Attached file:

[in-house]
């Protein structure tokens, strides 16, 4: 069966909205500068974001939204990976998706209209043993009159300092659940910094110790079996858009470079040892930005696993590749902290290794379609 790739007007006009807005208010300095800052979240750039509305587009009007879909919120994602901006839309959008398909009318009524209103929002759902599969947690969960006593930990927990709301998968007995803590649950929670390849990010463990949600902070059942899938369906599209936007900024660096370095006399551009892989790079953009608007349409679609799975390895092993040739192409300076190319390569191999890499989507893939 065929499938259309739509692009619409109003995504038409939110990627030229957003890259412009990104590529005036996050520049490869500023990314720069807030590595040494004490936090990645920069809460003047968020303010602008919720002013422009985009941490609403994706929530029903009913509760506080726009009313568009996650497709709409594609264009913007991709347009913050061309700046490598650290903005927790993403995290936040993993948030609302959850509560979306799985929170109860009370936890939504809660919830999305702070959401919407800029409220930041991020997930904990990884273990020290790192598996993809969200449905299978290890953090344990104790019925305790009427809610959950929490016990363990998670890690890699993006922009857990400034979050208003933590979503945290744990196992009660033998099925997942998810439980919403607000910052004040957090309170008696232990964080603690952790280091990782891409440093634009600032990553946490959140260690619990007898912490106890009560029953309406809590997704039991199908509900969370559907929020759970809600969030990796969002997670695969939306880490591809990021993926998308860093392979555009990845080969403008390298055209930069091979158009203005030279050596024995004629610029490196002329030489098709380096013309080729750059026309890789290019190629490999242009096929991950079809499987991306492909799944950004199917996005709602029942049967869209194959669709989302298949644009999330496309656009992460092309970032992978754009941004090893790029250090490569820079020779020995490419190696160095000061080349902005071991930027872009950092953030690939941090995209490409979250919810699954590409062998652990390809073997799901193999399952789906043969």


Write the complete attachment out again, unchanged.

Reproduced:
[in-house]
């Protein structure tokens, strides 16, 4: 069966909205500068974001939204990976998706209209043993009159300092659940910094110790079996858009470079040892930005696993590749902290290794379609 790739007007006009807005208010300095800052979240750039509305587009009007879909919120994602901006839309959008398909009318009524209103929002759902599969947690969960006593930990927990709301998968007995803590649950929670390849990010463990949600902070059942899938369906599209936007900024660096370095006399551009892989790079953009608007349409679609799975390895092993040739192409300076190319390569191999890499989507893939 065929499938259309739509692009619409109003995504038409939110990627030229957003890259412009990104590529005036996050520049490869500023990314720069807030590595040494004490936090990645920069809460003047968020303010602008919720002013422009985009941490609403994706929530029903009913509760506080726009009313568009996650497709709409594609264009913007991709347009913050061309700046490598650290903005927790993403995290936040993993948030609302959850509560979306799985929170109860009370936890939504809660919830999305702070959401919407800029409220930041991020997930904990990884273990020290790192598996993809969200449905299978290890953090344990104790019925305790009427809610959950929490016990363990998670890690890699993006922009857990400034979050208003933590979503945290744990196992009660033998099925997942998810439980919403607000910052004040957090309170008696232990964080603690952790280091990782891409440093634009600032990553946490959140260690619990007898912490106890009560029953309406809590997704039991199908509900969370559907929020759970809600969030990796969002997670695969939306880490591809990021993926998308860093392979555009990845080969403008390298055209930069091979158009203005030279050596024995004629610029490196002329030489098709380096013309080729750059026309890789290019190629490999242009096929991950079809499987991306492909799944950004199917996005709602029942049967869209194959669709989302298949644009999330496309656009992460092309970032992978754009941004090893790029250090490569820079020779020995490419190696160095000061080349902005071991930027872009950092953030690939941090995209490409979250919810699954590409062998652990390809073997799901193999399952789906043969």